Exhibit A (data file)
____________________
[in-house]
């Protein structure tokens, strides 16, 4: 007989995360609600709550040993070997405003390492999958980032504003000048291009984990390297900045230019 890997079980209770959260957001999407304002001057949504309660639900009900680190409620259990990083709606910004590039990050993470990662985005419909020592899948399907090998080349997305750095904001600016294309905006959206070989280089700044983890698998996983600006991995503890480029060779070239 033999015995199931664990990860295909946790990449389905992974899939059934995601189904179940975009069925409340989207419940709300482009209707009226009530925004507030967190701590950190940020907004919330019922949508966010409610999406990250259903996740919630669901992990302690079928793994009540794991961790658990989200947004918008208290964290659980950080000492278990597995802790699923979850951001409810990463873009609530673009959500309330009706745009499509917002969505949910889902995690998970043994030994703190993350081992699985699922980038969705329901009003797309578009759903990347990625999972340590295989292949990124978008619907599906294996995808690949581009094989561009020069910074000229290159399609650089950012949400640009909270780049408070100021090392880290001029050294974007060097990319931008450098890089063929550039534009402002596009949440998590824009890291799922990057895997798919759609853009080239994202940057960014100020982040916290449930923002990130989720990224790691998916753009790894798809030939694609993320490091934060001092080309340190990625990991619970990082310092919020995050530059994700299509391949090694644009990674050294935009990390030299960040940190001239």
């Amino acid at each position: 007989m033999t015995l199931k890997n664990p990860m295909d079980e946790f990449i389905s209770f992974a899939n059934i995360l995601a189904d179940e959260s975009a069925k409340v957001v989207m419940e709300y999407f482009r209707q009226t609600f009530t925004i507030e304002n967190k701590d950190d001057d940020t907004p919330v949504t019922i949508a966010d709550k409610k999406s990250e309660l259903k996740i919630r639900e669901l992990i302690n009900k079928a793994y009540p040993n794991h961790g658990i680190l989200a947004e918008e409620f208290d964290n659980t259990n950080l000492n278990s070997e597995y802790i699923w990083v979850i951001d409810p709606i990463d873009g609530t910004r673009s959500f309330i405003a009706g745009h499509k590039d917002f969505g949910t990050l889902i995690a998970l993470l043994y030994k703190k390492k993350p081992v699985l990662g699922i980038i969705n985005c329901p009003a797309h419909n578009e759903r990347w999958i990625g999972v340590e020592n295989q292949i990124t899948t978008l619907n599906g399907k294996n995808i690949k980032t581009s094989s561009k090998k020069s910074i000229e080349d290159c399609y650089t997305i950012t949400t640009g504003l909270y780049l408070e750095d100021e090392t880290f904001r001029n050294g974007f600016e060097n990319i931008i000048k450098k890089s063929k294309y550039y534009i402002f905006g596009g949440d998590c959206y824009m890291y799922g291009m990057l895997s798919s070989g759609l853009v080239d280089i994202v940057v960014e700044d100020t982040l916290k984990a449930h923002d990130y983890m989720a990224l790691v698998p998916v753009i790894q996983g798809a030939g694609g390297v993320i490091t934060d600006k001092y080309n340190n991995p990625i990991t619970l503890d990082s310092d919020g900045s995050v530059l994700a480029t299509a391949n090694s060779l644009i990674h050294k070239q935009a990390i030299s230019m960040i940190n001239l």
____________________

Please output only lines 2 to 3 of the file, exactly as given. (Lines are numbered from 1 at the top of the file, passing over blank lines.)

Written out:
């Protein structure tokens, strides 16, 4: 007989995360609600709550040993070997405003390492999958980032504003000048291009984990390297900045230019 890997079980209770959260957001999407304002001057949504309660639900009900680190409620259990990083709606910004590039990050993470990662985005419909020592899948399907090998080349997305750095904001600016294309905006959206070989280089700044983890698998996983600006991995503890480029060779070239 033999015995199931664990990860295909946790990449389905992974899939059934995601189904179940975009069925409340989207419940709300482009209707009226009530925004507030967190701590950190940020907004919330019922949508966010409610999406990250259903996740919630669901992990302690079928793994009540794991961790658990989200947004918008208290964290659980950080000492278990597995802790699923979850951001409810990463873009609530673009959500309330009706745009499509917002969505949910889902995690998970043994030994703190993350081992699985699922980038969705329901009003797309578009759903990347990625999972340590295989292949990124978008619907599906294996995808690949581009094989561009020069910074000229290159399609650089950012949400640009909270780049408070100021090392880290001029050294974007060097990319931008450098890089063929550039534009402002596009949440998590824009890291799922990057895997798919759609853009080239994202940057960014100020982040916290449930923002990130989720990224790691998916753009790894798809030939694609993320490091934060001092080309340190990625990991619970990082310092919020995050530059994700299509391949090694644009990674050294935009990390030299960040940190001239």
């Amino acid at each position: 007989m033999t015995l199931k890997n664990p990860m295909d079980e946790f990449i389905s209770f992974a899939n059934i995360l995601a189904d179940e959260s975009a069925k409340v957001v989207m419940e709300y999407f482009r209707q009226t609600f009530t925004i507030e304002n967190k701590d950190d001057d940020t907004p919330v949504t019922i949508a966010d709550k409610k999406s990250e309660l259903k996740i919630r639900e669901l992990i302690n009900k079928a793994y009540p040993n794991h961790g658990i680190l989200a947004e918008e409620f208290d964290n659980t259990n950080l000492n278990s070997e597995y802790i699923w990083v979850i951001d409810p709606i990463d873009g609530t910004r673009s959500f309330i405003a009706g745009h499509k590039d917002f969505g949910t990050l889902i995690a998970l993470l043994y030994k703190k390492k993350p081992v699985l990662g699922i980038i969705n985005c329901p009003a797309h419909n578009e759903r990347w999958i990625g999972v340590e020592n295989q292949i990124t899948t978008l619907n599906g399907k294996n995808i690949k980032t581009s094989s561009k090998k020069s910074i000229e080349d290159c399609y650089t997305i950012t949400t640009g504003l909270y780049l408070e750095d100021e090392t880290f904001r001029n050294g974007f600016e060097n990319i931008i000048k450098k890089s063929k294309y550039y534009i402002f905006g596009g949440d998590c959206y824009m890291y799922g291009m990057l895997s798919s070989g759609l853009v080239d280089i994202v940057v960014e700044d100020t982040l916290k984990a449930h923002d990130y983890m989720a990224l790691v698998p998916v753009i790894q996983g798809a030939g694609g390297v993320i490091t934060d600006k001092y080309n340190n991995p990625i990991t619970l503890d990082s310092d919020g900045s995050v530059l994700a480029t299509a391949n090694s060779l644009i990674h050294k070239q935009a990390i030299s230019m960040i940190n001239l």